Part of why I chose a children’s book as a new way to hear the creation story, is because of the way so many children relate to nature. Most of the time, when given the chance, they’re enchanted with it. They wonder with awe, and imagine and connect with nature in ways that most of us have stopped doing. As adults we can appreciate the beauty for sure, but how many of us, as children, spoke to animals and plants, made homes in the trees, walked barefooted in dirt, found whole worlds in the clouds, sang back to the birds, took naps on grass, walked in the rain, played in puddles, rode waves in the ocean and dried our bodies on the warm sand? As adults we have the opportunity to do all of that again, with the full awareness that to do so is to commune not just with nature, but with God.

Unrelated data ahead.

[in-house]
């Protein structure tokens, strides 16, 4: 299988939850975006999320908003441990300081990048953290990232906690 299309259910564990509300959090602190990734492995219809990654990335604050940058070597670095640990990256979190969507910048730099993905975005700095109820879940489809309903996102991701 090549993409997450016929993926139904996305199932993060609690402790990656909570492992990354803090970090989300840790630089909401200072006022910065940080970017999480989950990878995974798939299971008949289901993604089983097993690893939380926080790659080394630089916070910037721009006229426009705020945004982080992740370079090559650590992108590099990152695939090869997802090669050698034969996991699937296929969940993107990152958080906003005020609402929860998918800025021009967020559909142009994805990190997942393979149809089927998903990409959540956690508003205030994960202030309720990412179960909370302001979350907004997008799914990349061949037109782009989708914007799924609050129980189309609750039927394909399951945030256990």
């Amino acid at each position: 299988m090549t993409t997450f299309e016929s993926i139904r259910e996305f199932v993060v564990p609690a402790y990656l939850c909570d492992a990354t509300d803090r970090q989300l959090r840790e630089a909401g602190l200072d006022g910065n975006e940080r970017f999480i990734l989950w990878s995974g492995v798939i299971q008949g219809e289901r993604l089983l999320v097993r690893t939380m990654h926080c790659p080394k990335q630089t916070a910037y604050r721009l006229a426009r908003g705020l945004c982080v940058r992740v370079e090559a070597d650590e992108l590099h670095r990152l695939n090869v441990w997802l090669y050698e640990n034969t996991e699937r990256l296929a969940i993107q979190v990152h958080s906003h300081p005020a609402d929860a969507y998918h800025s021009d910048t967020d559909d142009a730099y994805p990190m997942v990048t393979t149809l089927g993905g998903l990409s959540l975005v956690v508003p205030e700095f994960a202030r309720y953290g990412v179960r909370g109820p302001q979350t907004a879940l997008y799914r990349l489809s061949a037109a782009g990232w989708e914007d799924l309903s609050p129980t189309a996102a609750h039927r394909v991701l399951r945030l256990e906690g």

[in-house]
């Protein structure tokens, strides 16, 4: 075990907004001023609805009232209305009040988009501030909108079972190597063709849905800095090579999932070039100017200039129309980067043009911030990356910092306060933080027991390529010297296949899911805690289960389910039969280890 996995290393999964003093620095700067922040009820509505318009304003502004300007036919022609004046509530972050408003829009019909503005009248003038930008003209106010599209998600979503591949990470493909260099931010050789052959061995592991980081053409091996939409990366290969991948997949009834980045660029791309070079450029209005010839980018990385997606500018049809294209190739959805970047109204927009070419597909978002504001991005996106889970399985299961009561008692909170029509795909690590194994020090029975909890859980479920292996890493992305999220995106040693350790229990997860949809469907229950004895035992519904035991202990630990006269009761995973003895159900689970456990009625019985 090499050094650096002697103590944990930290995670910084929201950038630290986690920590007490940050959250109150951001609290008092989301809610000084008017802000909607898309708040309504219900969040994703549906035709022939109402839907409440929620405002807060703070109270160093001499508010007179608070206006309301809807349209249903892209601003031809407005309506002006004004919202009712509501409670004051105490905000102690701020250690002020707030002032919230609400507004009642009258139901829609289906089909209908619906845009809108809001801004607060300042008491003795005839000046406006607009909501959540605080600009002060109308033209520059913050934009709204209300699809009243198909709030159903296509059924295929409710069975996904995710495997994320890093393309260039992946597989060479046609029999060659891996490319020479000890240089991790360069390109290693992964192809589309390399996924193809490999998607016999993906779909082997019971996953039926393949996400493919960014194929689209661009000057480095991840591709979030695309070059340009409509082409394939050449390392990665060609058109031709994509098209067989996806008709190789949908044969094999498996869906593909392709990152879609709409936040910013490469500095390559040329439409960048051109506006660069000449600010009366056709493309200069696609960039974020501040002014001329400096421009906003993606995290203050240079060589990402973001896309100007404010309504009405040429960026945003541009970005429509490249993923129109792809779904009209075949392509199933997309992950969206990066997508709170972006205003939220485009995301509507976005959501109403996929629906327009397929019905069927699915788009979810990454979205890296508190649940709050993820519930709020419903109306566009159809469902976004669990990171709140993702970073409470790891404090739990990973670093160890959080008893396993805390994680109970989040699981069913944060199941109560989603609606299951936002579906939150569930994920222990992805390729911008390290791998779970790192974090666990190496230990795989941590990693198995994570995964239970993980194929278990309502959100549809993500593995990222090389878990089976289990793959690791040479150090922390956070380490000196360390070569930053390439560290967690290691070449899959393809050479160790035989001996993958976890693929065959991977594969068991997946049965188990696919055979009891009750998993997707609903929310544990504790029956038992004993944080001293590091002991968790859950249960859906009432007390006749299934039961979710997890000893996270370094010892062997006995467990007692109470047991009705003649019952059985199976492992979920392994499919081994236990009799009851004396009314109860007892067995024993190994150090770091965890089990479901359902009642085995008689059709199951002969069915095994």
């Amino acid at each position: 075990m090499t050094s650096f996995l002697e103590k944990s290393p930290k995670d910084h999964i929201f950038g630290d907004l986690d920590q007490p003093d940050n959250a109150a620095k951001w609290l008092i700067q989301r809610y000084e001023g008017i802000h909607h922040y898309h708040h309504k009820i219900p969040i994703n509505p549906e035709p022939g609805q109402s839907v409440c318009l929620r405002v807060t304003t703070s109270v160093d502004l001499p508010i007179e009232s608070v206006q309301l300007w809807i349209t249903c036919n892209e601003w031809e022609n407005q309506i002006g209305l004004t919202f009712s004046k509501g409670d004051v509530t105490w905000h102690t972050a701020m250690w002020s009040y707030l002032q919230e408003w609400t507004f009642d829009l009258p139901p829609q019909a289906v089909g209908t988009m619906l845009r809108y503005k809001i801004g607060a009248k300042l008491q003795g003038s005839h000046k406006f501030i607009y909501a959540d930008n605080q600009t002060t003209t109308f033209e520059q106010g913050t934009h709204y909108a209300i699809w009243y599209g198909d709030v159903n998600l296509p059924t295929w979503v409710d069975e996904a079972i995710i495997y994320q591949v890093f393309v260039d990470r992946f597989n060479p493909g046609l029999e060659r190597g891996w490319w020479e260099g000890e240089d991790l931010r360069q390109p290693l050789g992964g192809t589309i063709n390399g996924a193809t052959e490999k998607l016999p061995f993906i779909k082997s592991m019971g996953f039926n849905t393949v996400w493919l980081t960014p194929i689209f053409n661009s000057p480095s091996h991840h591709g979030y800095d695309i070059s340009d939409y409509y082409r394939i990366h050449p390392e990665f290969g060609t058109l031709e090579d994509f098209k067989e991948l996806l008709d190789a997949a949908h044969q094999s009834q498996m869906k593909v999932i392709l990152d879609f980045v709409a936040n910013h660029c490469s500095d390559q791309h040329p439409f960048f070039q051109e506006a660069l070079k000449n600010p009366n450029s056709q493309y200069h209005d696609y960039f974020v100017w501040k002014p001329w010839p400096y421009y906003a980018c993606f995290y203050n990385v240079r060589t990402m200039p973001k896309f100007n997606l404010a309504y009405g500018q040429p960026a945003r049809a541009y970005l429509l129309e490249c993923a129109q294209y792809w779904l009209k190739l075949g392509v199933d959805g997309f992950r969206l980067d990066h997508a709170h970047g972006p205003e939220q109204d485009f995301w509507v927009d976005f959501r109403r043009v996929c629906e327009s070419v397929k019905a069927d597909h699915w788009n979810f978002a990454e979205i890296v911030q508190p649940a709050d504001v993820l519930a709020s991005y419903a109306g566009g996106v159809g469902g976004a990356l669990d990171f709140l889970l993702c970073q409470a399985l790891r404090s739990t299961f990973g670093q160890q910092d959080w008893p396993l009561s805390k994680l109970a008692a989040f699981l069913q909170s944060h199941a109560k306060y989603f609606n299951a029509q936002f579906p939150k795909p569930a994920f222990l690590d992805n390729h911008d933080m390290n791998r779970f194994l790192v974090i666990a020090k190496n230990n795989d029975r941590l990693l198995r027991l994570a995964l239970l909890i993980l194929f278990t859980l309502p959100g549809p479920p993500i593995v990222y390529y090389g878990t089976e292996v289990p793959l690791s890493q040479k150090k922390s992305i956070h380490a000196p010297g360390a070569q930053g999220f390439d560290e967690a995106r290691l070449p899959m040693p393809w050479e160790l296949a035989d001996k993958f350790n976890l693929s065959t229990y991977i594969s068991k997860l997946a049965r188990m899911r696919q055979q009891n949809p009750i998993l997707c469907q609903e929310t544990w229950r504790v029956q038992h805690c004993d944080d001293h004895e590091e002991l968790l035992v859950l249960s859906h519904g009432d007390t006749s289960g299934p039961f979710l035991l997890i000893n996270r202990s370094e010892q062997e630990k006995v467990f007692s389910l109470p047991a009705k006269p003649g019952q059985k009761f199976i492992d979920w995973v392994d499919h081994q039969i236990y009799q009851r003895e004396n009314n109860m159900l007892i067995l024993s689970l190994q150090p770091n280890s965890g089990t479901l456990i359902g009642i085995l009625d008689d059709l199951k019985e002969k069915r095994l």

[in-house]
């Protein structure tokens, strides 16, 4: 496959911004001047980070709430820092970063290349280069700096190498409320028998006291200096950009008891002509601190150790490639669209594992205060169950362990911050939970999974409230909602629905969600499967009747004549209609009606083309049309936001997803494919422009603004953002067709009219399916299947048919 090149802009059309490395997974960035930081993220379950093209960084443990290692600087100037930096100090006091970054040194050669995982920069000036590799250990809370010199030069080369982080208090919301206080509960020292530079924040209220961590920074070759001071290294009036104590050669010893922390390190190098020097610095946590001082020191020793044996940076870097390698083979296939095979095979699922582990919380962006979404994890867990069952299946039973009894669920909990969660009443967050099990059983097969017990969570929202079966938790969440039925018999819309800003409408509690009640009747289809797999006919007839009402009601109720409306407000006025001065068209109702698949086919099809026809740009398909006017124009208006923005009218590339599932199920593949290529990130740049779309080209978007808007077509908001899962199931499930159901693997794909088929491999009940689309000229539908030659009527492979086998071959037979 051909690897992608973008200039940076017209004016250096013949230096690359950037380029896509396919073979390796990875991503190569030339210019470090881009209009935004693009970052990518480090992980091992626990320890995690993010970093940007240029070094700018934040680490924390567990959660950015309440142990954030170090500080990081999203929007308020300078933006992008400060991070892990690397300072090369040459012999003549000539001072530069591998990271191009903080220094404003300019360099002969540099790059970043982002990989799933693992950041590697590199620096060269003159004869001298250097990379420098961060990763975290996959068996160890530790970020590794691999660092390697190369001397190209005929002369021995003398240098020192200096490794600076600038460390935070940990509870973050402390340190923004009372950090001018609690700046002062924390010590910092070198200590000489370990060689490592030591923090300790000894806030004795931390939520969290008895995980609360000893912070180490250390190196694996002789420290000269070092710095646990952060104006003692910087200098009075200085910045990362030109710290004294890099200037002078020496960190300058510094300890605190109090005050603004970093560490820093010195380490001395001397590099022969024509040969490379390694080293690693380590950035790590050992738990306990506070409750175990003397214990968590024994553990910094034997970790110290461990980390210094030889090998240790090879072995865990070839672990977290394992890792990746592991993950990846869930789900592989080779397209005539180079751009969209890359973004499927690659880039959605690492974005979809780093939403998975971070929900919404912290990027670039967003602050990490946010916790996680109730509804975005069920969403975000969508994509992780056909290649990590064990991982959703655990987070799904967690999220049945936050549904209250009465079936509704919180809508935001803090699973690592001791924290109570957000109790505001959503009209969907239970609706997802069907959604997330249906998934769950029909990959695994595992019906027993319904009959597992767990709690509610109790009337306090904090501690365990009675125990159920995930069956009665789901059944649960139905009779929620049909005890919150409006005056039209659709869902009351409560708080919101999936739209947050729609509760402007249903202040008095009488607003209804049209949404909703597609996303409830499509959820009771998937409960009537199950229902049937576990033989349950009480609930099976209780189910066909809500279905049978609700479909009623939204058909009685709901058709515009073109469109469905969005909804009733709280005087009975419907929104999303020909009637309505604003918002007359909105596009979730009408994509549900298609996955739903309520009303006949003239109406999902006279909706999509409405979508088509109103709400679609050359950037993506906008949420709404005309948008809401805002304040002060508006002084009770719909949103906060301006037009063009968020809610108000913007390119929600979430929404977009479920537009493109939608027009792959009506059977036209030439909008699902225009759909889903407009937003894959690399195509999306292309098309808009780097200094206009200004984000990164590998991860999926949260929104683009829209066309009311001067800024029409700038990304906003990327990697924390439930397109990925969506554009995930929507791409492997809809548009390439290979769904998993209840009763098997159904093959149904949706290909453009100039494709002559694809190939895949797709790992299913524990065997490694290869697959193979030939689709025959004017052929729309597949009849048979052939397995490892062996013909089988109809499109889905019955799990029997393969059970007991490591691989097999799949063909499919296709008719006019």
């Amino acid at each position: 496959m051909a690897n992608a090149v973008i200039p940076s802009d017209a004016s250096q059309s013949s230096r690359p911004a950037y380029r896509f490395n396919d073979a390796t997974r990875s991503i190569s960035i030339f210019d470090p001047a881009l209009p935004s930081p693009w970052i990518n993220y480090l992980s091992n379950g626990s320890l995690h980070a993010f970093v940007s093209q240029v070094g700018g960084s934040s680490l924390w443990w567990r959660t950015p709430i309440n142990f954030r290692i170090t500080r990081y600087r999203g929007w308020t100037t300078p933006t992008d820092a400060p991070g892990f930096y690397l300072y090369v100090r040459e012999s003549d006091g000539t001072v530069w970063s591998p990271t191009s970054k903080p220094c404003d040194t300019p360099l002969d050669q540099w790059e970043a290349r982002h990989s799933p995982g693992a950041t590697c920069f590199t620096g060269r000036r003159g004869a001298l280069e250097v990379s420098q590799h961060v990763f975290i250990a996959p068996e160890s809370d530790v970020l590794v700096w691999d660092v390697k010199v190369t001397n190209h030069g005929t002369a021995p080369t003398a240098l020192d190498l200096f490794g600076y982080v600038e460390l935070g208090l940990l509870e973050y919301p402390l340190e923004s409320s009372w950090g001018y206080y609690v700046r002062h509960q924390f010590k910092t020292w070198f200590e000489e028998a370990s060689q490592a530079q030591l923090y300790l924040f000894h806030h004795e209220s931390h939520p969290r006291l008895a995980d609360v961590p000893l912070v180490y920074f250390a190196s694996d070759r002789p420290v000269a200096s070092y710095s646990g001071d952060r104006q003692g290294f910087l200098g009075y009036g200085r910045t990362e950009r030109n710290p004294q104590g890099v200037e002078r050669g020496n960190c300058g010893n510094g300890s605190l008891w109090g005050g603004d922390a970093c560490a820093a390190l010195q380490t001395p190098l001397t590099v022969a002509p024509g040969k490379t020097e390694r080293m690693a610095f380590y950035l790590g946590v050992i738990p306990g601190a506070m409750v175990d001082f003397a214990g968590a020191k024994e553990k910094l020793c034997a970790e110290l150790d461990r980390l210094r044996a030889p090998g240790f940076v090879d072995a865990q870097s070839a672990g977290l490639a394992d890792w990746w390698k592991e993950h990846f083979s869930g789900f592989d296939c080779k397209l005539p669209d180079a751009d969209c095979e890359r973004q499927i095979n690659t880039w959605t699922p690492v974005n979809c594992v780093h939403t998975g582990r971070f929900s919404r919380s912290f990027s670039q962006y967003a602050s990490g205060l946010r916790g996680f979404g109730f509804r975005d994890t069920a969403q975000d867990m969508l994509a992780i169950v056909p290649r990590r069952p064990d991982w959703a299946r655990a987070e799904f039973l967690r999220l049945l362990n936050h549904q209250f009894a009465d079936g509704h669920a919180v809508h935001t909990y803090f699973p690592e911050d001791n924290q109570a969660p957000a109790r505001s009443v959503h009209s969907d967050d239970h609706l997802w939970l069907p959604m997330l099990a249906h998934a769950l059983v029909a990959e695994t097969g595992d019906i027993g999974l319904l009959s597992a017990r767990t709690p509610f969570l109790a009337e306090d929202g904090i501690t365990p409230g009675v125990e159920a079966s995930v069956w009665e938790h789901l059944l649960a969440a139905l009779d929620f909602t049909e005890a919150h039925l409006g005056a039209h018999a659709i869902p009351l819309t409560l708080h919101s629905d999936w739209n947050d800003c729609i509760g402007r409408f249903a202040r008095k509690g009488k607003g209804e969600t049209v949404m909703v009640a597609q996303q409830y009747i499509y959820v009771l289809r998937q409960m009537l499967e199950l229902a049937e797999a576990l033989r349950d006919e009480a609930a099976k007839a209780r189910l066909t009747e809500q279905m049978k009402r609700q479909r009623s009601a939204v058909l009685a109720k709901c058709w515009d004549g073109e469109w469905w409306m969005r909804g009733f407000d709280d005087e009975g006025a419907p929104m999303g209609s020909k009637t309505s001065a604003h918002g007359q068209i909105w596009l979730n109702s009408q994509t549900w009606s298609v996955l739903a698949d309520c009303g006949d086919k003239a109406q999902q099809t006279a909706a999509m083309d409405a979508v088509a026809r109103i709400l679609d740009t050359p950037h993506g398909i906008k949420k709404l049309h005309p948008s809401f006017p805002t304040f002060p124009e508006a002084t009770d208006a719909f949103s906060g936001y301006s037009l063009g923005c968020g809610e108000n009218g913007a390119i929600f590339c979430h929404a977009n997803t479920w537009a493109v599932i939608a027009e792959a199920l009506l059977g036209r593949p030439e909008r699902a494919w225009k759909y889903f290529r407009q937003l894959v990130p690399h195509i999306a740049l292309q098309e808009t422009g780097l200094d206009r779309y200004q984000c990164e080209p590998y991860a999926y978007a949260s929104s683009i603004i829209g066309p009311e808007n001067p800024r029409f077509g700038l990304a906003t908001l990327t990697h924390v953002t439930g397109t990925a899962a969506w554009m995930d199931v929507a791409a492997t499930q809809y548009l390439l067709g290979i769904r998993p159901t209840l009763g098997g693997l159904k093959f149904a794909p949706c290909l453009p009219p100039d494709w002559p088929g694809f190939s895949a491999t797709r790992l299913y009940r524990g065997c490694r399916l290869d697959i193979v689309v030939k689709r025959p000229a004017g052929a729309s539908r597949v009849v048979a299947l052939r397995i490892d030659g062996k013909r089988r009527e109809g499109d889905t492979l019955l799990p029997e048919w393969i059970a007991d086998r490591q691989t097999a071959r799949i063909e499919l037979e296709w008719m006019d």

We’ve become disenchanted with the world around us, trading in facts for imagining, science for wonder. Today, to embrace God’s creation as a child, may leave many of us feeling foolish or egocentric. I know I feel that way often. Just as I did the day after Easter when I cried because a neighbor cut down a huge tree that I had grown very fond of. I didn’t feel foolish for crying, I cry at Hallmark cards and commercials. I felt foolish because it felt like my tree- even though it wasn’t. I had watched it every morning over coffee from the couch. I admired it’s beauty as many of us do, but over time, began feeling connected to it, as though it was there just for me, which of course it wasn’t. I began to feel we knew one another, which of course we didn’t. I said “hi” to it internally, sometimes even aloud quietly, and on very rare occasions, I whispered, “I love you” to God for the gift of this tree…and if I sat there long enough and quietly enough, it felt as though the tree and I, or God and I (I’m not sure which), were communicating. But of course we weren’t. Do you see what I mean? If the first part of those sentences live in the wonder and awe of a child, the second half is the rational adult coming in and saying, “don’t be foolish and egocentric”. And yet… I choose to return to the practice of wonder and awe…